Friday, December 16, 2011

An Old Man's Advent Dream for Christmas


A time of waiting for "the blessed hope and the coming of our Savior, Jesus Christ" is the way the new translation of the Roman Missal puts it.  Sounds great, but what does this really mean?  "Blessed hope" for what, exactly?  And what will the coming of Christ mean THIS year?  If these words are to have any meaning beyond being part of a new liturgical ritual, it seems to me we have to make them truly incarnate, to "flesh them out" a bit.


I've been doing a lot of praying and reflecting about life this Advent, trying to figure some things out.  The older I get the more comfort I find in the words of St. Peter on Pentecost.  The people of Jerusalem, hearing the apostles speaking in tongues under the influence of the Holy Spirit, think that they are instead under the influence of new wine.  "But Peter, standing with the eleven, raised his voice and addressed them:  'Men of Judea and all who live in Jerusalem, let this be known to you, and listen to what I say.  Indeed, these men are not drunk, as you suppose, for it is only nine o'clock in the morning.  No, this is what was spoken through the prophet Joel:

"In the last days it will be, God declares,
that I will pour out my Spirit upon all flesh,
and your sons and your daughters shall prophesy,
and your young men shall see visions,
and your old men shall dream dreams."

So, this reflection is nothing more than an old man dreaming a dream.

When I was a young man, I was strongly influenced -- as I've written about before -- by the visions and dreams of the bishops of the Second Vatican Council.  Some of those men were young and were seeing visions; others were old and dreaming dreams. Now I'm an old man, and I've seen some of those early visions become reality, but so much more still remains a dream.

What do I see in my dream?

It begins with a nightmare.  There are people living on the streets, under overpasses,  in dark alleys.  They are dirty, smelly, with runny noses and open sores.  Many of them are drunk on booze or drugs, and this is a violent nightmare, with people attacking each other for money or food, people selling themselves to earn money.  They are in a downward spiral, without hope, joy or reason for either.

The nightmare continues.  There are people who have been ostracized, cut off from family and friends because of things they've done in the past, or because of relationships they're in, or because they're "different" or hard to handle in "acceptable" circles of society.  There are young people who feel isolated and abandoned because they have realized that they are homosexual and they are pushed into suicide out of overwhelming depression and a sense of permanent and total exclusion.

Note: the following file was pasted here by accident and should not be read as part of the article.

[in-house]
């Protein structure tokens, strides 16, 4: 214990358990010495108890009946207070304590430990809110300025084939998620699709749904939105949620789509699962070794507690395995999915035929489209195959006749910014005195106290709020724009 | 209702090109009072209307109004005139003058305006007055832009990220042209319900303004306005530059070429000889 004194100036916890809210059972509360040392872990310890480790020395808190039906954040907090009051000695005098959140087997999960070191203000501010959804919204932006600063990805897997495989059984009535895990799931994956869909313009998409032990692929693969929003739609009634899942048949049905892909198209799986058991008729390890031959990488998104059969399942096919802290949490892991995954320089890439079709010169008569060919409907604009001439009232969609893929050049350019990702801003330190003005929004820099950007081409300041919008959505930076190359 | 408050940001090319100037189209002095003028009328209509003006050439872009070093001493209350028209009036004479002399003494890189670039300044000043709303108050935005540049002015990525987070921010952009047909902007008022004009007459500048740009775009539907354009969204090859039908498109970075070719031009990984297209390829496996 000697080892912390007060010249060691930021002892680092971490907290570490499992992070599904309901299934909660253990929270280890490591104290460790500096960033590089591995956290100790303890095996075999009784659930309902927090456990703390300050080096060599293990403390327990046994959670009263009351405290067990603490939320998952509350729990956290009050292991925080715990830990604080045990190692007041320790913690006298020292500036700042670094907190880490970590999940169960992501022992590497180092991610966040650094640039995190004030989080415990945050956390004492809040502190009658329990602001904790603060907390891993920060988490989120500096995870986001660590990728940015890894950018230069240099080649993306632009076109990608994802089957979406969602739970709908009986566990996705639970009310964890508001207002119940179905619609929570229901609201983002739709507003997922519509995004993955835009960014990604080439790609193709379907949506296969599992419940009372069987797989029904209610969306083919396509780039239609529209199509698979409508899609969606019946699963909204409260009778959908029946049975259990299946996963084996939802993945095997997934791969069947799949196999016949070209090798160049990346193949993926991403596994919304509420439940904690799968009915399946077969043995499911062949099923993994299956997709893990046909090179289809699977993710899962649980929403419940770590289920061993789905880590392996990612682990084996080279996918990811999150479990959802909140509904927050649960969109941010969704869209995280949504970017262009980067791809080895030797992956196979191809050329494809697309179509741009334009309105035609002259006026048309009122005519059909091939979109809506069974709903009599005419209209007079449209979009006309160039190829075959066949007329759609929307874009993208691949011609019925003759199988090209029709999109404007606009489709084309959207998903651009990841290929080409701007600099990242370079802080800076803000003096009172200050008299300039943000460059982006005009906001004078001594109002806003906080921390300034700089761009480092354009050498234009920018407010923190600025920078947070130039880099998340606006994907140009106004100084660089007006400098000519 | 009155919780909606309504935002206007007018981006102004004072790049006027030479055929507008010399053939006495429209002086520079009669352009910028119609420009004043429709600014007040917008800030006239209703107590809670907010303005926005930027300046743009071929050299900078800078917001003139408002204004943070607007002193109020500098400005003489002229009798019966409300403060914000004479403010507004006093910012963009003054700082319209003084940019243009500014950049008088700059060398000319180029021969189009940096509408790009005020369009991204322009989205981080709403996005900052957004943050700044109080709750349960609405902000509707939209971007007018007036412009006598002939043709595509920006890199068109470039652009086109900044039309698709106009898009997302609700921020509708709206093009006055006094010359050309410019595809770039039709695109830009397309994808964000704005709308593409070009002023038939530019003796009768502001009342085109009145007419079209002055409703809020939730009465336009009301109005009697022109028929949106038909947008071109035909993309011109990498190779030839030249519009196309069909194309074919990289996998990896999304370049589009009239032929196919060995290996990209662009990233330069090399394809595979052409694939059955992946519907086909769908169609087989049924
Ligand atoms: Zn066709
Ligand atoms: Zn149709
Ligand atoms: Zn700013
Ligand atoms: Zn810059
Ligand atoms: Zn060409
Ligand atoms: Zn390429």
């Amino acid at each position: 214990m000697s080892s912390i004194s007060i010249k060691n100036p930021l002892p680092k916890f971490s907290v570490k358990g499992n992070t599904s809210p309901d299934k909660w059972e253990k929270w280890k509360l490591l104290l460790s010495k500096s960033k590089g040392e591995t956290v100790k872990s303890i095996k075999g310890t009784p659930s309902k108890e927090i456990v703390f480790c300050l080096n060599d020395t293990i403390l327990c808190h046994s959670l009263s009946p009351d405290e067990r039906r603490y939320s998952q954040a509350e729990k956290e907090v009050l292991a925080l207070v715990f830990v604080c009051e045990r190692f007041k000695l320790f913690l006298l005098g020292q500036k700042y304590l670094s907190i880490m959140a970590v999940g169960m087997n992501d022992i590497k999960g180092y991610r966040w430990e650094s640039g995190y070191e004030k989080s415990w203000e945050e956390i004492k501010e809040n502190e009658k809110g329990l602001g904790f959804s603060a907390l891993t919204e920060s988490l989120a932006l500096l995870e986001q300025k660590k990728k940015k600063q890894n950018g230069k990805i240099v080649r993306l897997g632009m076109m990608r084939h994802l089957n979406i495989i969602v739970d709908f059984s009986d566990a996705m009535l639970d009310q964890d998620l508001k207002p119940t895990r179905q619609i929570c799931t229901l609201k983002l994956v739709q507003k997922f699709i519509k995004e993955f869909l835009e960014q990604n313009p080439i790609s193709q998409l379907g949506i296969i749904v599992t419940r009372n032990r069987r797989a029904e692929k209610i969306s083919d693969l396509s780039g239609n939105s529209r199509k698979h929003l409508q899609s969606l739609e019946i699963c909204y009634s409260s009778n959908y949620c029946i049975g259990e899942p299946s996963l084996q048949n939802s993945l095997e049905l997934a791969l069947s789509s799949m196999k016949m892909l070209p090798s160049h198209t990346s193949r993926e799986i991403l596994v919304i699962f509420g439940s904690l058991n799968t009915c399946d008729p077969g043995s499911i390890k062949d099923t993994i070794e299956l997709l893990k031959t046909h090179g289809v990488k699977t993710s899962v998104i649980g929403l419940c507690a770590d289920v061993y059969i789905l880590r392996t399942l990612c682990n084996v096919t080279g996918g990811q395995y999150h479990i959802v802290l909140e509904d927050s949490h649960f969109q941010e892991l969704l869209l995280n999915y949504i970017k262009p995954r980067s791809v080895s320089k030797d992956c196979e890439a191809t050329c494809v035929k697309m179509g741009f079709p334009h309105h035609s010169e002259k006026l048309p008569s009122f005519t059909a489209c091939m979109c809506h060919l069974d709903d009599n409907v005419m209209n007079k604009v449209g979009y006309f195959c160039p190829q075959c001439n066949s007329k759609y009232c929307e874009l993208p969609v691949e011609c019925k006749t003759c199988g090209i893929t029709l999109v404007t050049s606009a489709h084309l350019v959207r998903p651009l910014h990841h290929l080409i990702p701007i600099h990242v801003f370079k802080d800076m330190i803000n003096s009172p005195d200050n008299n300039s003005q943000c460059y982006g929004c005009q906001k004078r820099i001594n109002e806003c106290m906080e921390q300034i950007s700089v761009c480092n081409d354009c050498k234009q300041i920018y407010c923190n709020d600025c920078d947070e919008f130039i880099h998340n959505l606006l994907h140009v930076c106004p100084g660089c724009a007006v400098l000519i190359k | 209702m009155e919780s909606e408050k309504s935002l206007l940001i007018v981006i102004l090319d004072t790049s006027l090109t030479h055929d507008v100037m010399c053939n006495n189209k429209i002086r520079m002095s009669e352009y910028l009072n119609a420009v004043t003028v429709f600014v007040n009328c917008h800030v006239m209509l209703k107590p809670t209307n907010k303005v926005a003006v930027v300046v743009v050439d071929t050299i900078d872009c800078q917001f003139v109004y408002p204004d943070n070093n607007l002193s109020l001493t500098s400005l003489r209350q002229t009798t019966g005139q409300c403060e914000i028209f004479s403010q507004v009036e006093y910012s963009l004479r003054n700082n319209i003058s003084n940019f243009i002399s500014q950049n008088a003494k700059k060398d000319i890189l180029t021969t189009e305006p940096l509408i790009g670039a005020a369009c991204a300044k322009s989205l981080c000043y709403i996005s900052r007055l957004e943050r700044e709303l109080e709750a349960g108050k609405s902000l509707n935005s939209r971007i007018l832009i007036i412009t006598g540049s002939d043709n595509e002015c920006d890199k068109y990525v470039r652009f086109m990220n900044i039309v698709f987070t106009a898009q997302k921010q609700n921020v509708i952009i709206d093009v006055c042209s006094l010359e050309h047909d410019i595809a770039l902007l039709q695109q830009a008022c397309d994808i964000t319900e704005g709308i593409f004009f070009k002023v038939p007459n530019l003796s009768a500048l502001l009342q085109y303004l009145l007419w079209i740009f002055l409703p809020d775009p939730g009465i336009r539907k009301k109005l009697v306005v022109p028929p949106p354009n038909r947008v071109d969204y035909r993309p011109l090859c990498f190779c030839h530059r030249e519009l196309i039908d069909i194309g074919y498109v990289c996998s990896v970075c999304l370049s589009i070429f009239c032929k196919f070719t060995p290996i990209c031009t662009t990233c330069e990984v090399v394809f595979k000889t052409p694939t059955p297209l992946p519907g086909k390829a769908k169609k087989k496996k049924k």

The nightmare grows.  Old people, people who were once vital and ran through life with creativity, passion and generosity, now shunted aside because they are no longer able to contribute anything to anyone.  They are dried up, used up, and kicked to the curb of life.  Sick and dying people, whose fear of death is often faced with courage and strength, are also forgotten or relegated to the sidelines as if association with them might lead a healthy person to fear their own vulnerability.

The nightmare includes the treatment of the stranger, or people who speak different languages or who look at life and the world through eyes different from others.  The nightmare recalls an incident at a "Catholic" parish in the Midwest in which a bilingual program on pastoral planning was being held.  As signs in English and Spanish were being placed around the room, several Catholic gentlemen came forward and told the presenter to "put the American signs on this side of the room."  When the presenter said, "You mean, you want the English signs on this side of the room?" the men -- those good "Catholic" men -- repeated, "You heard what we said, you put the AMERICAN signs on this side of the room."

The nightmare?  So many people, all cut off, isolated and alone.  Where can they find hope, joy and a reason for living?